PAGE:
“Familiarity breeds contempt”. I have always thought that this is a harsh saying. Contempt is a strong word. However, I have also found that there is a lot of truth in this. At the very least, familiarity often leads us to take things for granted. At the very worst, we can ignore or become blind to the things that are right in front of us. It seems like the more we know something, the more we find faults and dislike things about it. Familiarity can stop us from respecting people, and simply dismiss them or their opinions. The Bible has…

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2016 NAPLAN Results: Year 7 and Year 9

It is always important to keep NAPLAN results in perspective. They provide useful feedback for teachers, as they indicate the strengths and weaknesses of students and allow them to focus on areas that need improvement. However, NAPLAN results are often used as a ranking tool for individuals or for each school (as on the MySchool website), and here they are less reliable. No matter how good the results are (or the reverse), it must be remembered that NAPLAN results are a snapshot of one type of assessment, on one particular day. Overall student performance is measured by a variety of…

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Keep Your Heart with All Diligence

The story of the journey that the people of Israel took fleeing from Egypt, crossing the Red Sea, crossing the desert, and wandering for 40 years is retold a number of times in the Old Testament. One of the lessons that comes across to me about this story is that these people (who had been in bondage and slavery for 400 years in Egypt) were turned back from their destiny by their negativity. What they focused on determined their future. Even the cloud by day and fire by night were not sufficient for them in the end. The…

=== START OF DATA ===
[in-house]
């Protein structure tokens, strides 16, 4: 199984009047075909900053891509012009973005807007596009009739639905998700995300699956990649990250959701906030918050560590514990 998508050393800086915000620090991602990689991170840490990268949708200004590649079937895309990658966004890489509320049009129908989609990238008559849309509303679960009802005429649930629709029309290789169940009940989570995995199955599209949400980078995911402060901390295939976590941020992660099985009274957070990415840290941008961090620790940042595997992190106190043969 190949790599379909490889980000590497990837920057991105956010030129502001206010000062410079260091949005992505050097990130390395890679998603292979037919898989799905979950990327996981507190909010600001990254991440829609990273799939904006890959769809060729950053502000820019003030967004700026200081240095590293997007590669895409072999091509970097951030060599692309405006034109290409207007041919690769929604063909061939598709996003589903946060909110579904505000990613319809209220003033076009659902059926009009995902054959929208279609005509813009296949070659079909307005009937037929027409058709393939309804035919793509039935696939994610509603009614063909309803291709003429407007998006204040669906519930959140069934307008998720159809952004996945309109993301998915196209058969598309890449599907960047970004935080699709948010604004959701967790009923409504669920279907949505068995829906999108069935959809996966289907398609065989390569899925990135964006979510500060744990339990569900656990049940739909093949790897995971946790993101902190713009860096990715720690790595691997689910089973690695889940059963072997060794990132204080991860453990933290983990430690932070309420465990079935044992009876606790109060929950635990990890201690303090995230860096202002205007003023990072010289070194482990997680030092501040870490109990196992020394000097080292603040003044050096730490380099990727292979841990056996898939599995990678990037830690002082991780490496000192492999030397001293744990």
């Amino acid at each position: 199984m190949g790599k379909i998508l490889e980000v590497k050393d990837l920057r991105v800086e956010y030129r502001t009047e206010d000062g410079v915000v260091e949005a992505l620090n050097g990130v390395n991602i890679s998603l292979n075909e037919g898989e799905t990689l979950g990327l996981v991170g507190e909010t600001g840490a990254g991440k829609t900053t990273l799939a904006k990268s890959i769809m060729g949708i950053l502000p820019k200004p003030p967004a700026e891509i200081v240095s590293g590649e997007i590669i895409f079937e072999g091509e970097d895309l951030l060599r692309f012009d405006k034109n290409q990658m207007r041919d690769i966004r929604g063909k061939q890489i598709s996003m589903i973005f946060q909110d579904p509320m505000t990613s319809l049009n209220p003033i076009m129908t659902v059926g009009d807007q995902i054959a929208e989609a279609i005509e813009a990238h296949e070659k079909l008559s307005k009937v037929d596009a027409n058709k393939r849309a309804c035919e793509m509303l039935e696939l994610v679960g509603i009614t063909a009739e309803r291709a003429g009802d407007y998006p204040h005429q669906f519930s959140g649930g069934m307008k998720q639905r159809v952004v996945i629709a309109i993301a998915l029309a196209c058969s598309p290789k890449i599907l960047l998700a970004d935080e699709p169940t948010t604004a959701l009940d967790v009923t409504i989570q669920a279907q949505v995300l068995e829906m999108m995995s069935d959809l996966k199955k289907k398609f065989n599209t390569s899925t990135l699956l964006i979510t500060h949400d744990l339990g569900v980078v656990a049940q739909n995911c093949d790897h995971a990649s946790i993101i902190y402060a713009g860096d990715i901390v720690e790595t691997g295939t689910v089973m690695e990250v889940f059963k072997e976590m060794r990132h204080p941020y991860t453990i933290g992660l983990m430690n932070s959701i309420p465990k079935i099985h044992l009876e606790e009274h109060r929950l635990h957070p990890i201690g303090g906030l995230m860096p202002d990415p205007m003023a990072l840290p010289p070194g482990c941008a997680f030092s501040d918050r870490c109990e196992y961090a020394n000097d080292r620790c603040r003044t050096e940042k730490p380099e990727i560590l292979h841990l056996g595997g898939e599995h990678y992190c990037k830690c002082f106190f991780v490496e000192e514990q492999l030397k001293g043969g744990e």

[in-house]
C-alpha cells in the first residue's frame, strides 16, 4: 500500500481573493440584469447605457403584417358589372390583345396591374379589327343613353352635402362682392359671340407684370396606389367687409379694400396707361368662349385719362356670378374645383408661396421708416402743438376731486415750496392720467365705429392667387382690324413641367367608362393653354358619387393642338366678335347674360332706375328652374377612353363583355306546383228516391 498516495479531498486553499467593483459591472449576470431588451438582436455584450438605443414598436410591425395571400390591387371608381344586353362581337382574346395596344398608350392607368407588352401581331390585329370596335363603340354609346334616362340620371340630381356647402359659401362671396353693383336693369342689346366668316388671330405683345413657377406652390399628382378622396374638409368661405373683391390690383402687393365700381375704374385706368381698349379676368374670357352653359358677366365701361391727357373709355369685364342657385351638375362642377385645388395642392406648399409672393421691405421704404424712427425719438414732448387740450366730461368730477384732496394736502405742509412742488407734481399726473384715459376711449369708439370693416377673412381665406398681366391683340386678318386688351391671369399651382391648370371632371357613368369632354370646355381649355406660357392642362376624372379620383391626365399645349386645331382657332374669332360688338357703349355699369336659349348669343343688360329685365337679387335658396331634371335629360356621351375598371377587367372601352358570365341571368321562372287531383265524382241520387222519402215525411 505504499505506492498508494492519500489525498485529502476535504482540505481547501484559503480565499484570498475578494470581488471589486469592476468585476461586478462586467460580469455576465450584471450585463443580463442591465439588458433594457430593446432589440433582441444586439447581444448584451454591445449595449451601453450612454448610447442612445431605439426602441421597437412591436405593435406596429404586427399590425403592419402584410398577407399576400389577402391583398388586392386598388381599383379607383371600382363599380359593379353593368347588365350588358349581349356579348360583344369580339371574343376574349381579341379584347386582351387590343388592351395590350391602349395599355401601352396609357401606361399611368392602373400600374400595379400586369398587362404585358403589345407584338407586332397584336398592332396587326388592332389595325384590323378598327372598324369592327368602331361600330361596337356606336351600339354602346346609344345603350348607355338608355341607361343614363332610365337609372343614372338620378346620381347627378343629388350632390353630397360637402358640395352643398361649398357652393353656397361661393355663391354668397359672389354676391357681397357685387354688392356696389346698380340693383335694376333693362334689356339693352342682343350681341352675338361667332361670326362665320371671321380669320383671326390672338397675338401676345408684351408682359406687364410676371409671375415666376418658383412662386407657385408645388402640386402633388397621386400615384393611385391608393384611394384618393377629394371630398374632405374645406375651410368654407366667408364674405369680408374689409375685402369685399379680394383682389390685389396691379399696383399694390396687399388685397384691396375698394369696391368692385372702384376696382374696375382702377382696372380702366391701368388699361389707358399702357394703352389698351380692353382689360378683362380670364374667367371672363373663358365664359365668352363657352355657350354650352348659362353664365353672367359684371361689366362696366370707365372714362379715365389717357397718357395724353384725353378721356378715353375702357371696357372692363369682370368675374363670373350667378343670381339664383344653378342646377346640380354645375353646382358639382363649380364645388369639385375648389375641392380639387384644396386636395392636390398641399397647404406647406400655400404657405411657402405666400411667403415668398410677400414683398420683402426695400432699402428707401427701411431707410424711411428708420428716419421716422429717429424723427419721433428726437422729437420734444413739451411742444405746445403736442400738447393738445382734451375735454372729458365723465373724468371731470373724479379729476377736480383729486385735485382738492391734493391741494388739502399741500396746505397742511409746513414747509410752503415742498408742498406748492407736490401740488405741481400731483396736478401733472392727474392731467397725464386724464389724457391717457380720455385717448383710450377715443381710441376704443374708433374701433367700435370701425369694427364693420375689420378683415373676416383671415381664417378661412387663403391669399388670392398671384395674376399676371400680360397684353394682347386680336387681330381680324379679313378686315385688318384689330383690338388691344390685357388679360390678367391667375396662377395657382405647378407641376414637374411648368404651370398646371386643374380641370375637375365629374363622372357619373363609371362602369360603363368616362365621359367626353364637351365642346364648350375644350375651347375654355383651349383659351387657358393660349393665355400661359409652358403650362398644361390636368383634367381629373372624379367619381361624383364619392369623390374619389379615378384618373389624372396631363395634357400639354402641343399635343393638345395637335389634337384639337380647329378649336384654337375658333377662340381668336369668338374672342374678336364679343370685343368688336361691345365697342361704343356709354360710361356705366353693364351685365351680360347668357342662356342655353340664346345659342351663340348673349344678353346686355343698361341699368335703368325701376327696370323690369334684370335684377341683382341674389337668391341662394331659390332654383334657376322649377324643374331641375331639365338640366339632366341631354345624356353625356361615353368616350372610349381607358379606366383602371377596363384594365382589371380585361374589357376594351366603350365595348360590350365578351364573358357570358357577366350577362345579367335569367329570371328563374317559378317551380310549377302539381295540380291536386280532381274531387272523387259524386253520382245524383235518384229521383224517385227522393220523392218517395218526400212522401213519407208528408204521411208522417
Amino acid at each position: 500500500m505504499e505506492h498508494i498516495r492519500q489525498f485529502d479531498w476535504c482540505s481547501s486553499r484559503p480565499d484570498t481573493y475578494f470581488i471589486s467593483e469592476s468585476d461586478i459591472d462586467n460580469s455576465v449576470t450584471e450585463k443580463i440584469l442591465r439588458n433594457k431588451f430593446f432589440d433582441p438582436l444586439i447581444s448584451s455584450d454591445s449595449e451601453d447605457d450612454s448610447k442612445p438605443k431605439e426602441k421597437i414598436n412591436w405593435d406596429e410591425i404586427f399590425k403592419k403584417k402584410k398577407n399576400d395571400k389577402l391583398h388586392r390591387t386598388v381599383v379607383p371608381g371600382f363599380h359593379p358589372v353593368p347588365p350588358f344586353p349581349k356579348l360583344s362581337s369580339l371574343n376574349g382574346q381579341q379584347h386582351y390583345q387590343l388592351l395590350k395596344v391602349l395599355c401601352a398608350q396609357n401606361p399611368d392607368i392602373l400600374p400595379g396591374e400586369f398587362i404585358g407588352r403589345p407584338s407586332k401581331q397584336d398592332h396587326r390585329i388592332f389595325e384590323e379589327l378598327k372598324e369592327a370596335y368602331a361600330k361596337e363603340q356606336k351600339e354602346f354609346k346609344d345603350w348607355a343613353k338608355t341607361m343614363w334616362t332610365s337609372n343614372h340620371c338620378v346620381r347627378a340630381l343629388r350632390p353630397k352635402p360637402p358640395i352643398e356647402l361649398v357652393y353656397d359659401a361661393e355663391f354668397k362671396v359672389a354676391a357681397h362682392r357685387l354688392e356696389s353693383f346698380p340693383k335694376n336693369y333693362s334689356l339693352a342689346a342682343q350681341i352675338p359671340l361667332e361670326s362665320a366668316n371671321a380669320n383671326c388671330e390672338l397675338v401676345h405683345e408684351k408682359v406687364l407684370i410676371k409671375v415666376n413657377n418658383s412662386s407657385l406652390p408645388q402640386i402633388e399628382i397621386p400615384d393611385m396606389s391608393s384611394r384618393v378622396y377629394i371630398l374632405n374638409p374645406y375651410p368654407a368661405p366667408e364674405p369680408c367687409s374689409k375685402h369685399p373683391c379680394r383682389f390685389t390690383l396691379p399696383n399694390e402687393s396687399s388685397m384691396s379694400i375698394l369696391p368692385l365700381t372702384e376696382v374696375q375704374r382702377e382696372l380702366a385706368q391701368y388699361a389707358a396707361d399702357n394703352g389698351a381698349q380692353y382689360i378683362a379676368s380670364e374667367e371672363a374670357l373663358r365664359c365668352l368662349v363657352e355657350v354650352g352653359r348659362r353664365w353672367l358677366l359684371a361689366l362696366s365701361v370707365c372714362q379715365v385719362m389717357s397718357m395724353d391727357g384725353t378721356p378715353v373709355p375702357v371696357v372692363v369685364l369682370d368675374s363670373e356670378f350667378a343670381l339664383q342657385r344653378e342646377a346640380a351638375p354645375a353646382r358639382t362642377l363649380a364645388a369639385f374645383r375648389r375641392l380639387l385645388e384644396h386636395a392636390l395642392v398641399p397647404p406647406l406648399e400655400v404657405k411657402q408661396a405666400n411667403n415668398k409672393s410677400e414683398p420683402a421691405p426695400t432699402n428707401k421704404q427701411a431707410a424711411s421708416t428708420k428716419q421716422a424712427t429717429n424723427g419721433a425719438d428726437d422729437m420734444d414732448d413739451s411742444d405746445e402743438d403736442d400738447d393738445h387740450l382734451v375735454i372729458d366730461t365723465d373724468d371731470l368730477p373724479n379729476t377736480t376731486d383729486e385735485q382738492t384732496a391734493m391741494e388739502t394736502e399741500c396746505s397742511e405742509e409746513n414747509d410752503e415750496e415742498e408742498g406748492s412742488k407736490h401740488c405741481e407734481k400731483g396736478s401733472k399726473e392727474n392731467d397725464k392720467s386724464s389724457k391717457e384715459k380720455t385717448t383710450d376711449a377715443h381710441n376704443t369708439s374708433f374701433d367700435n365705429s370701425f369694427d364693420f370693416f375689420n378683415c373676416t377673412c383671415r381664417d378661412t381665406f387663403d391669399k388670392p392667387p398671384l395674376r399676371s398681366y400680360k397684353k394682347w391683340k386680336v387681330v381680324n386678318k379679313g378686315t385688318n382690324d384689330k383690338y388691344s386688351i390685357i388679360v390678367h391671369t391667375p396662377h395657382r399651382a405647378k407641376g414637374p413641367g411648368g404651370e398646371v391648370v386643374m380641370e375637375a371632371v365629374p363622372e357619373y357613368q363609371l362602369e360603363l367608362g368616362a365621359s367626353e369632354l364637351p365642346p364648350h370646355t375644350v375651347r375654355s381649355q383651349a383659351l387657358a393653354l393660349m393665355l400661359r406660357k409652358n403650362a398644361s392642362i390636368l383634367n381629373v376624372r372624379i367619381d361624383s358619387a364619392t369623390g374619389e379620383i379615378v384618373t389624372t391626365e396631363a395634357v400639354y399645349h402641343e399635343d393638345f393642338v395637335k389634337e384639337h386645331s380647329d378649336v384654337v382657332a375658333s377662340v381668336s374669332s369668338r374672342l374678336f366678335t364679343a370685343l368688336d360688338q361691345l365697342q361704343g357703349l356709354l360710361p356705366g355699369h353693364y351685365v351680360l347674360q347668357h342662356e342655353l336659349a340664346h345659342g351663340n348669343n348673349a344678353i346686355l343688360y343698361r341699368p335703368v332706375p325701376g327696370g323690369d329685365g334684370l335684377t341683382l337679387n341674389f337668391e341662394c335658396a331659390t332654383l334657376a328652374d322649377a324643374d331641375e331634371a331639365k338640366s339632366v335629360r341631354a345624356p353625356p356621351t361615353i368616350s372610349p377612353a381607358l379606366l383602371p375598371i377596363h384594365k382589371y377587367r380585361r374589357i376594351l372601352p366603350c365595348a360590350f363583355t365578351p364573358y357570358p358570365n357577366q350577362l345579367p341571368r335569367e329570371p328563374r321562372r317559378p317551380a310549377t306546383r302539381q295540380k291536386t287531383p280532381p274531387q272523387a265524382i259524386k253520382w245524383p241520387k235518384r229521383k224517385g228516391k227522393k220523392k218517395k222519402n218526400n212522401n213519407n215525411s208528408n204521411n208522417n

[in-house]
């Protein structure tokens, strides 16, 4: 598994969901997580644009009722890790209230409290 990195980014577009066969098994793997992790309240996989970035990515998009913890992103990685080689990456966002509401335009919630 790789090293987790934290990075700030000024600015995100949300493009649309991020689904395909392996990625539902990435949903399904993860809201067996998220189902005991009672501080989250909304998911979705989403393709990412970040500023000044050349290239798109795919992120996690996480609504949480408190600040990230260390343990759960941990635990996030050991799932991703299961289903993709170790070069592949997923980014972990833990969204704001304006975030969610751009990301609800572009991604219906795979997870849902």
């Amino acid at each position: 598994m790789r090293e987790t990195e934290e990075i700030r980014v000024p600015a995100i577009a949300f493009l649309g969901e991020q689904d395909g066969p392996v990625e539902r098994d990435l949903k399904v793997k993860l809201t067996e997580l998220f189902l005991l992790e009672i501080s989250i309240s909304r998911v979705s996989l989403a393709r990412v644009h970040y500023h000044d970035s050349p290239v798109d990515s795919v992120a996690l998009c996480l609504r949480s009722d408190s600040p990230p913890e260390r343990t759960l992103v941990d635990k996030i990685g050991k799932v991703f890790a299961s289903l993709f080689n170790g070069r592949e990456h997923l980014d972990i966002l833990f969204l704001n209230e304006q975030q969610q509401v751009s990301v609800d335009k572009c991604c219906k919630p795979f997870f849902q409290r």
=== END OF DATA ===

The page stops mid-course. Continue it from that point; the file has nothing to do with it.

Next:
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Supporting Your Year 12 Student with Stress

During the holidays, I have been thinking about the issue of stress.

Not that stress is unique only to Year 12 students, but Year 12 is full of ups and downs which can be a major source of stress for most students. This reveals itself in a lot of different ways. Small issues can become large ones, as emotions can often be exaggerated during these times. Students can find that interrupted sleep becomes a pattern and they feel tired most of the time, or they procrastinate rather than facing the pressure of multiple deadlines, or they find ways of escaping from the…

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The WOW Moments

In Psalm 77, Asaph is going through a low patch and dealing with stress and disappointment. He is troubled and can’t sleep. He had been the music director who arranged musical scores to the Psalms of David and had been there at the building of David’s kingdom, and at its highest point. His role had continued through the leadership of Solomon, and the start of the unraveling of the nation. Then he held that position when the nation was divided into the northern and southern kingdoms under two different kings. Things hadn’t worked out the way he had expected. It’s no wonder…